Christian Living Stories: Dr. Proverb

What do you call a Christian Board Certified Family Physician who created a musical genre called “HealthHop®” as a strategy to educate teens and young adults on the latest medical and “biopsychosocial” information? It’s hard to nail down a fitting title because he’s like a psalmist speaking proverbs with the convicting vocabulary of a prophet. The title I came up with for Dr. John Clarke of New York City is “Dr. Proverb.”

In a recent interview, Dr. Clarke introduced me to his simple, yet profound, approach to Christian ministry. “I use rap music as an indirect marketing technique to promote healthy behavior and a Christian lifestyle.” He continued, “I teach without preaching because too often the firewall of the teen mind is set to block out important issues, particularly health-related ones.” In our postmodern/post-Christian culture, he accepts his role as a plowman who cultivates the soil of the mind to allow the physical, social, psychological and most importantly, spiritual, seeds of truth to germinate and grow.

Rap lyrics meet medical intervention

His love for writing rap lyrics began when he was 8 years old. He entered the medical profession in the 1980s, after his father suffered kidney failure and his father encouraged both John and his brother, Matthew, to consider the medical field as a career.

As a physician, John was struck by a level of ignorance mixed with skepticism within certain groups in the community at large and felt compelled to do his part to clear the clutter and relieve the resistance. At times, he encountered similar levels of confusion with Christians who struggled to balance roles of faith and medical interventions.

Seeing the need, he chose to demystify confusing medical information and protocols as well as show that medicine and walking in faith don’t have to be mutually exclusive. Dr. Clarke rests in the belief that God is our Healer and the One who inspires the scientific community to discover better treatment options. “It’s not a lack of faith to choose a medical modality for treatment, because whether you are in a hospital bed or your own bed, God is the true Healer.”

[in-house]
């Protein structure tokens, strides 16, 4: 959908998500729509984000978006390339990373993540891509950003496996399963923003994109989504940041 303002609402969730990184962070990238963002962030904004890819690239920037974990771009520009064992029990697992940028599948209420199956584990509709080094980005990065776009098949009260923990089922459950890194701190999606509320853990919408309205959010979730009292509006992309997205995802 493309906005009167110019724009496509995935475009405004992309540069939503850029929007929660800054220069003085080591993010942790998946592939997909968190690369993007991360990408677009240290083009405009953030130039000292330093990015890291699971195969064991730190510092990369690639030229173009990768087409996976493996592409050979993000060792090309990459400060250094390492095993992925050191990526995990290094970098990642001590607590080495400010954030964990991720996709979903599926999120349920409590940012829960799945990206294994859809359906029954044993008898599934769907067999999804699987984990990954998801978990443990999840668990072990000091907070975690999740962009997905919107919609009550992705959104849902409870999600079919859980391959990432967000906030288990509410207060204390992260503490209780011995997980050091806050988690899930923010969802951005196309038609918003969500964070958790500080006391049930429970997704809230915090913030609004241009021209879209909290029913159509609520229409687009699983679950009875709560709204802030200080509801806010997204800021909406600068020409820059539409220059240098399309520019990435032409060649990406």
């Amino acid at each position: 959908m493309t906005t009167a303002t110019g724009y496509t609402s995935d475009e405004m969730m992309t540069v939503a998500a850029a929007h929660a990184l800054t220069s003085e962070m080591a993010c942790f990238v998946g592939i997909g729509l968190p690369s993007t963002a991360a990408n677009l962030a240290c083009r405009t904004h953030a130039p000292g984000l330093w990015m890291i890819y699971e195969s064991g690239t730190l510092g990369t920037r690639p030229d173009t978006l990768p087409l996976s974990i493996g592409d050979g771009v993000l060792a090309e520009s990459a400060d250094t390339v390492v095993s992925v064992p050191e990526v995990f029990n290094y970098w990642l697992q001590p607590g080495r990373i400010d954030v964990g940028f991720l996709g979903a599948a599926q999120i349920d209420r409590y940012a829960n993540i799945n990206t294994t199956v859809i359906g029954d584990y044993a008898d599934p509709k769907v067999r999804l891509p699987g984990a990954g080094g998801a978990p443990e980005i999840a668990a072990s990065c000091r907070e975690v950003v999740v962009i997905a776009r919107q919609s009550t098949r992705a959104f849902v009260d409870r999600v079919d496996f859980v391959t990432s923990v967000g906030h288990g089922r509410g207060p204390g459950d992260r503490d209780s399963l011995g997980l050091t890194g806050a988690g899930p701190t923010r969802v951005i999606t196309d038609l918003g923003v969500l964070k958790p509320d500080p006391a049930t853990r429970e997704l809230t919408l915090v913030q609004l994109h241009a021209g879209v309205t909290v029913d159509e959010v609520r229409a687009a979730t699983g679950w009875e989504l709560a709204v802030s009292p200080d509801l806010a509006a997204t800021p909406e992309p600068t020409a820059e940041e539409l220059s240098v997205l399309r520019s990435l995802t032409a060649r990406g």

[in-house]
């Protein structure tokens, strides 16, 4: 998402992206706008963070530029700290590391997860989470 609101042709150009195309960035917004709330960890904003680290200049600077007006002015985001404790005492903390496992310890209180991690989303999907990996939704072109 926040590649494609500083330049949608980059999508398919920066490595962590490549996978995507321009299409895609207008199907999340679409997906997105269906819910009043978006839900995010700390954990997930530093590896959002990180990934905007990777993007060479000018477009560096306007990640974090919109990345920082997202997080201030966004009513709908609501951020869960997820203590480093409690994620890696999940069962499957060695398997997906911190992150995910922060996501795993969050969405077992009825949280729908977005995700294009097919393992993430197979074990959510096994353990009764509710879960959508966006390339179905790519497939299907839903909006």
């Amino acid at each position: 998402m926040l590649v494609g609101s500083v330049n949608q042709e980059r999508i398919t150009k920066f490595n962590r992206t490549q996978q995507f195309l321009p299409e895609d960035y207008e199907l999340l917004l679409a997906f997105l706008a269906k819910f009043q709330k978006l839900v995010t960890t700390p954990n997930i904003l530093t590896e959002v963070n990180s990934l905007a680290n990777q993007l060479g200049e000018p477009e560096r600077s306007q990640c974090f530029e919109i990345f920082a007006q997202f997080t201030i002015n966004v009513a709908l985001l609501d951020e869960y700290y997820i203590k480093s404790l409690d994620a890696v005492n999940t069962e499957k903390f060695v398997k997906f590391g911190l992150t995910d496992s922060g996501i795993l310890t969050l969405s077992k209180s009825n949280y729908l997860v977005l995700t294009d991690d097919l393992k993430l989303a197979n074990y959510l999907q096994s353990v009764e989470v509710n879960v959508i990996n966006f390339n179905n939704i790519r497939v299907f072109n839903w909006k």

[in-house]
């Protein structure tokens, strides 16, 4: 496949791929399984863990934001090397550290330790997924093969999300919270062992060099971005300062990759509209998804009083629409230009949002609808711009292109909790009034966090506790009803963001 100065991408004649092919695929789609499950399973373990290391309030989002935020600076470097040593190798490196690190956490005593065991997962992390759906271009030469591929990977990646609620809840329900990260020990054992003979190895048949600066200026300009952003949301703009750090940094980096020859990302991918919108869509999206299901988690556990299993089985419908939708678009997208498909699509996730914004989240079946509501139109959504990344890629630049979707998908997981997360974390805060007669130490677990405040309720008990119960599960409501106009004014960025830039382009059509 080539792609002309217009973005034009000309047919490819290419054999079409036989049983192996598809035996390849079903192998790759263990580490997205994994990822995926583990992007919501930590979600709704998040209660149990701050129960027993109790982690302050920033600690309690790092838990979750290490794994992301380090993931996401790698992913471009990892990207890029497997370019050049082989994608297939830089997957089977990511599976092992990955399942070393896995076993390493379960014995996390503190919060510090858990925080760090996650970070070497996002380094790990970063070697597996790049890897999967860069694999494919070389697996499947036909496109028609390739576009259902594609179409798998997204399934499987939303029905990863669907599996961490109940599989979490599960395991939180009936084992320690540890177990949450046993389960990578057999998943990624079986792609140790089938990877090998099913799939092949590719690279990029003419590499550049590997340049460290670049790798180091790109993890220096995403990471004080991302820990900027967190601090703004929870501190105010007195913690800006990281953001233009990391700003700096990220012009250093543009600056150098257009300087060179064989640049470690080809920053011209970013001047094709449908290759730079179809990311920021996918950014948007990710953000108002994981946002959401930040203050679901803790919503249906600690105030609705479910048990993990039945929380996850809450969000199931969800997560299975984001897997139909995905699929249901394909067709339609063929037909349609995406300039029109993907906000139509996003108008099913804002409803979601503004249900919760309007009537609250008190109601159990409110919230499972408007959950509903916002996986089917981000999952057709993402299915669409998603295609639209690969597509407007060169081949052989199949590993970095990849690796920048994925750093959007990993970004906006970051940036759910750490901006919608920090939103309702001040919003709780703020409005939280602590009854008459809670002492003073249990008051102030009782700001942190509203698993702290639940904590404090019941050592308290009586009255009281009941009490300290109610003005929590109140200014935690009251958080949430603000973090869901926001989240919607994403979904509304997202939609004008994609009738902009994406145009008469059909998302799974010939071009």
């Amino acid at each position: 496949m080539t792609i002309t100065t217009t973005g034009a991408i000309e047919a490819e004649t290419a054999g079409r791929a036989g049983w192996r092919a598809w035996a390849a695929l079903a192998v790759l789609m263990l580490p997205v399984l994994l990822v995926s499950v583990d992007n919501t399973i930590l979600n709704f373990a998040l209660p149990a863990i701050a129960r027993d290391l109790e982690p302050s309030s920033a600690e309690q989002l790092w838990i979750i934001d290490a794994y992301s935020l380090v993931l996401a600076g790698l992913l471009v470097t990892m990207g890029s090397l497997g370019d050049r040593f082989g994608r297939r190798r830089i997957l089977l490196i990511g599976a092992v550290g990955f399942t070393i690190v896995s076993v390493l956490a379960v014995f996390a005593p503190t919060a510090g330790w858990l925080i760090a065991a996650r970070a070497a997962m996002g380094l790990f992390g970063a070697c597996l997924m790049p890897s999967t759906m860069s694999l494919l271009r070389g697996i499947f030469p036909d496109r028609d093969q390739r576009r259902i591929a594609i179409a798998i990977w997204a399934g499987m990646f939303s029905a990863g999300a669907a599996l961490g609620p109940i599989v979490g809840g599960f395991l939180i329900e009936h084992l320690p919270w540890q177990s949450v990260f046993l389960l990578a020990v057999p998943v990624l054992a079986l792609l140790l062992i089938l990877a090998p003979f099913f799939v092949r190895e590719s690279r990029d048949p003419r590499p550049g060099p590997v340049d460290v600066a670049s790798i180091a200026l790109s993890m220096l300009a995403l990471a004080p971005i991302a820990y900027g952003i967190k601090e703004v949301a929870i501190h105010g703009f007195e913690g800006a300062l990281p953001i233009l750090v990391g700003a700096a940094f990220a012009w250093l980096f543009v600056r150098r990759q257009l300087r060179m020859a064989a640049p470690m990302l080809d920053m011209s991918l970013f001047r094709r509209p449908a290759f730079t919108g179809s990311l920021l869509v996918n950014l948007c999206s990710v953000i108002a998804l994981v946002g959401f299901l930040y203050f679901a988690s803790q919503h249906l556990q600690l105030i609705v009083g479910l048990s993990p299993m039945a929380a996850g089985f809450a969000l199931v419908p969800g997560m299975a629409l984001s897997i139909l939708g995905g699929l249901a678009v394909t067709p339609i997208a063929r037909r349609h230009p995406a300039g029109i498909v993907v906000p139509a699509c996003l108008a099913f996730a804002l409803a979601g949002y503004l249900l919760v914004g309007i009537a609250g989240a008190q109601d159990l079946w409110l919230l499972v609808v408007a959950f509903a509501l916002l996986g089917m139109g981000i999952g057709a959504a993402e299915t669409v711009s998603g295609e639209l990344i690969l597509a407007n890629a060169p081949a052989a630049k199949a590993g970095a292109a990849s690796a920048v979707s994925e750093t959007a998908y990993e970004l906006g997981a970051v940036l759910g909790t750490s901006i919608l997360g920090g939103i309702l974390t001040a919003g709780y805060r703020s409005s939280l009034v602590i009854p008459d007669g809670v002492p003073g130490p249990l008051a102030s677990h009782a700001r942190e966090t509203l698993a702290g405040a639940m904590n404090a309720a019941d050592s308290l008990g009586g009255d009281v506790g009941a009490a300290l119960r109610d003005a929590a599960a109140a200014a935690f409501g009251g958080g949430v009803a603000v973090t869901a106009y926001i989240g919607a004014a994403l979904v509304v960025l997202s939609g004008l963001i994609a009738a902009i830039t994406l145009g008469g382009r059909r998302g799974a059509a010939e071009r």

How then, would he help bring such knowledge to those who need it? He would add music to the traditional methods of training.

Research based

The use of music to help teach difficult information is validated by research noting the powerful communicative effect on attitudes and behavior of the hearer. Multimedia presentations have been shown to plant information deeper than mere lecture or spoken word. Also bolstering his missionary strategy are studies that suggest teens of all races and genders will listen to approximately 10,500 hours of music between the 7th and 12th grades, which turns out to be just under the “cumulative time spent in the classroom from kindergarten through high school.”

Dr. Clarke uses his music to cut through the misrepresentations that affect youth medically,
socially, and psychologically.

“Education is key when it comes to health matters, including general information, treatment compliance and prevention issues.” Believing the younger generation is especially at risk, he and his wife, Elizabeth, formed Clarke Multimedia Inc. in 2004 to produce and distribute educational CDs and videos on health topics.

Dr. Clarke targets the 45 million 13- to 34-year-olds that reported in 2004 spent 10 billion dollars annually on Hip Hop music. He tackles issues of teen pregnancy, HIV, eating disorders, violence, drug and alcohol use, allergies, sickle cell anemia, asthma and diabetes with the same poetic potency that King Solomon used in Proverbs, Ecclesiastes and Song of Solomon.

Getting past the barriers

Holding firmly to the conviction that all truth is from God, Dr. Clarke uses HealthHop® Music to cut through the lies and misrepresentations that affect our youth medically, socially, psychologically and relationally. He has no problem allowing his proverbs to bust up the rocky soil of the mind or even pull some weeds, but he plows among those who would be repelled by an overt spiritual call. Like Solomon’s lament in Proverbs 5 about the young man who was unaware that he was like an ox going to the slaughter in the hands of a seductress, Dr. Clarke “keeps it real” with songs like “Choose to Live,” which deals with depression and suicidal ideation and “Playaz Klub,” about the consequences of unhealthy sexual behavior.

Solomon wrote in Ecclesiastes,